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Dan Le Batard Webstream Leads To Fine For Pat Riley

Riley made the comments with the “Dan Le Batard Show” crew during their “FREEDUMB” livestream.

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Courtesy: JASEN VINLOVE / USA TODAY SPORTS

Pat Riley did not have the “FREEDUMB” to talk openly about Lebron James last week, and he paid a price for it.

The Miami Heat President appeared on the 24-hour “FREEDUMB” live stream event put together by the Dan Le Batard Show and was fined $25,000 by the NBA because of his comments surrounding Lebron James.

Riley was asked who was ultimately responsible for Lebron James and Chris Bosh teaming up with Dwayne Wade on the Miami Heat. The question then turned towards “leaving a key under the mat” for Wade. A reference to a 2016 newspaper tribute to Wade when he left Miami for Chicago. It read, “We’ll leave a key under the mat for you. Thank you for 13 unforgettable years. Best of luck in Chicago.”

Pat Riley seemed to think the question was about whether he’d welcome James (not Wade) back to South Beach.

“I would leave the key under the doormat if he would call me and let me know that he’s coming,” Riley responded. “I would do that. But I doubt very much that key’s …that key is rusted now… I wish him nothing but the best, and if he ever wanted to come back, I’ll put a new shiny key under that mat.”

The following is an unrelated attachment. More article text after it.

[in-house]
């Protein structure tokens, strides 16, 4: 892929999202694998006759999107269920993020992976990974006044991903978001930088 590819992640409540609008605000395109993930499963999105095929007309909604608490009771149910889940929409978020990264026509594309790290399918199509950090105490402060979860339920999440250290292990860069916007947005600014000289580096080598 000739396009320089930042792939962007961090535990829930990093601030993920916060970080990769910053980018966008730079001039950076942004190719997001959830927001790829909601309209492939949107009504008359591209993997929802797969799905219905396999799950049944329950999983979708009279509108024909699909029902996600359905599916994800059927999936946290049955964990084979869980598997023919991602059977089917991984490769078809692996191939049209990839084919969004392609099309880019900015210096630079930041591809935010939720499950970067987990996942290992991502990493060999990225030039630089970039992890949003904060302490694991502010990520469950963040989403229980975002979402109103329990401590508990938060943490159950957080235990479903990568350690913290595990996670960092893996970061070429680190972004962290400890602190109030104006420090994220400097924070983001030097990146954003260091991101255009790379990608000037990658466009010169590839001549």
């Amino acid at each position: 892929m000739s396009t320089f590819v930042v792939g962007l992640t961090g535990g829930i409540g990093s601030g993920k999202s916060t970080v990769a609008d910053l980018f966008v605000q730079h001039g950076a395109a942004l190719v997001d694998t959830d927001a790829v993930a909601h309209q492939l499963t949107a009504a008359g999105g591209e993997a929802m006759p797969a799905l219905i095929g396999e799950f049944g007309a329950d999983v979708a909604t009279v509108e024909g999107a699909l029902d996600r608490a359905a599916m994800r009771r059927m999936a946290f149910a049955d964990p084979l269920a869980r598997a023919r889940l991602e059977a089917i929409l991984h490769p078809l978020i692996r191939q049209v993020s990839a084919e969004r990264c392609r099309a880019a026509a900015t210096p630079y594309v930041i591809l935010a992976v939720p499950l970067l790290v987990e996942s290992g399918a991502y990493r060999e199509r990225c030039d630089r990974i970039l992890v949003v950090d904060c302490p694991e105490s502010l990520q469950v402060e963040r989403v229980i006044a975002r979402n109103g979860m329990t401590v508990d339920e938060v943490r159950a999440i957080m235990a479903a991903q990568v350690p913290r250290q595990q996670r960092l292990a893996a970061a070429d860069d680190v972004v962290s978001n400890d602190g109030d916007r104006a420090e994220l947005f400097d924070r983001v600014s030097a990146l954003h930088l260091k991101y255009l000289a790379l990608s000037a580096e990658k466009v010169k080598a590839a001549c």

James played on the Heat from 2010-14, capturing titles in 2012 and 13′ before leaving for his home state of Ohio. The relationship between James and Riley soured at the end of the four-time MVPs run in Florida. Riley was critical of the way the team disbanded after the Spurs blew through them in the 2014 NBA Finals. Riley hoped for a Finals triumph last year when his Heat faced off against James, but they fell to Los Angeles in six games.

Neither Riley nor James will taste another title in 2021 as only two former championship franchises remain among the eight NBA teams still fighting for the trophy.

Sports Radio News

Mark Rosen Returns To KFAN For 1st Time Since Wife’s Death

“Listeners and friends of the show reached out to the Rosen family after Denise’s death was announced on social media.”

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Mark Rosen was on KFAN for the first time since the end of last month today. He lost his wife Denise after a nearly three year battle with cancer.

He joined “Common Man” Dan Cole on KFAN’s mid day show. There was not much build up to the moment. Cole welcomed Rosen back and Rosen immediately began talking about the last few weeks and the end of his wife’s life.

“Wow, it’s good to be back. It really is,” Mark Rosen said. “It was really important for me to get back to you guys, my brothers here at the station.”

Denise Rosen was diagnosed with a Glioblastoma brain tumor in 2018. Mark Rosen said that although he knew when his wife received the diagnoses that there was no cure, she had two good years before struggling the last six months. Denise passed away on August 30th. Mark described her passing as “peaceful” and “surrounded by love”.

“A lot of tears and some laughs. It was the way you want it. The way you want it to be.”

Listeners and friends of the show reached out to the Rosen family after Denise’s death was announced on social media. It was touching to Mark Rosen and his family.

“It meant so much to me and my kids, in particular, that people, who I’ve never met and maybe will never meet, reached out and sincerely offered their condolences and their good feelings.”